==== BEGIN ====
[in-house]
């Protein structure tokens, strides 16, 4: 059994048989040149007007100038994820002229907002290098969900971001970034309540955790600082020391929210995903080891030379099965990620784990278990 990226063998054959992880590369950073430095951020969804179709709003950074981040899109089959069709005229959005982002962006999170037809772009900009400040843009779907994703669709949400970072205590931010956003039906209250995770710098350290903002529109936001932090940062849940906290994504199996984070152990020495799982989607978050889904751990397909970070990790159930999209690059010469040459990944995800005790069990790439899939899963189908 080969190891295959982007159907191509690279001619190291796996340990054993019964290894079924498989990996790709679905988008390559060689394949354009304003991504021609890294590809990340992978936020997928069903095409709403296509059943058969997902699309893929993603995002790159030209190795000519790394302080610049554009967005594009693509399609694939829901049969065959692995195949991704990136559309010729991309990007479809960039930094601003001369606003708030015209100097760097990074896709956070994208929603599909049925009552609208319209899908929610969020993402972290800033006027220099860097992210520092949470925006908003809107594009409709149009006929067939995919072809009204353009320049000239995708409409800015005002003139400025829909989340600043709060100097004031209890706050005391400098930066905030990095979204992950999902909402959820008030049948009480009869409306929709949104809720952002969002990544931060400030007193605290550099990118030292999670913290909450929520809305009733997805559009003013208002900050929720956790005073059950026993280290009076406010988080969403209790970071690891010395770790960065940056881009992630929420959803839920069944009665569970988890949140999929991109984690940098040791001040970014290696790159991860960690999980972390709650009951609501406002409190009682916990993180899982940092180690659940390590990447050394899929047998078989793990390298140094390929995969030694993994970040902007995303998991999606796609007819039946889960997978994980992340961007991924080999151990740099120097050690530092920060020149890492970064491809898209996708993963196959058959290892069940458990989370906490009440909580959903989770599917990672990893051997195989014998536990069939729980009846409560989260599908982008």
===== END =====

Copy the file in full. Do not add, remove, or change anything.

[in-house]
């Protein structure tokens, strides 16, 4: 059994048989040149007007100038994820002229907002290098969900971001970034309540955790600082020391929210995903080891030379099965990620784990278990 990226063998054959992880590369950073430095951020969804179709709003950074981040899109089959069709005229959005982002962006999170037809772009900009400040843009779907994703669709949400970072205590931010956003039906209250995770710098350290903002529109936001932090940062849940906290994504199996984070152990020495799982989607978050889904751990397909970070990790159930999209690059010469040459990944995800005790069990790439899939899963189908 080969190891295959982007159907191509690279001619190291796996340990054993019964290894079924498989990996790709679905988008390559060689394949354009304003991504021609890294590809990340992978936020997928069903095409709403296509059943058969997902699309893929993603995002790159030209190795000519790394302080610049554009967005594009693509399609694939829901049969065959692995195949991704990136559309010729991309990007479809960039930094601003001369606003708030015209100097760097990074896709956070994208929603599909049925009552609208319209899908929610969020993402972290800033006027220099860097992210520092949470925006908003809107594009409709149009006929067939995919072809009204353009320049000239995708409409800015005002003139400025829909989340600043709060100097004031209890706050005391400098930066905030990095979204992950999902909402959820008030049948009480009869409306929709949104809720952002969002990544931060400030007193605290550099990118030292999670913290909450929520809305009733997805559009003013208002900050929720956790005073059950026993280290009076406010988080969403209790970071690891010395770790960065940056881009992630929420959803839920069944009665569970988890949140999929991109984690940098040791001040970014290696790159991860960690999980972390709650009951609501406002409190009682916990993180899982940092180690659940390590990447050394899929047998078989793990390298140094390929995969030694993994970040902007995303998991999606796609007819039946889960997978994980992340961007991924080999151990740099120097050690530092920060020149890492970064491809898209996708993963196959058959290892069940458990989370906490009440909580959903989770599917990672990893051997195989014998536990069939729980009846409560989260599908982008």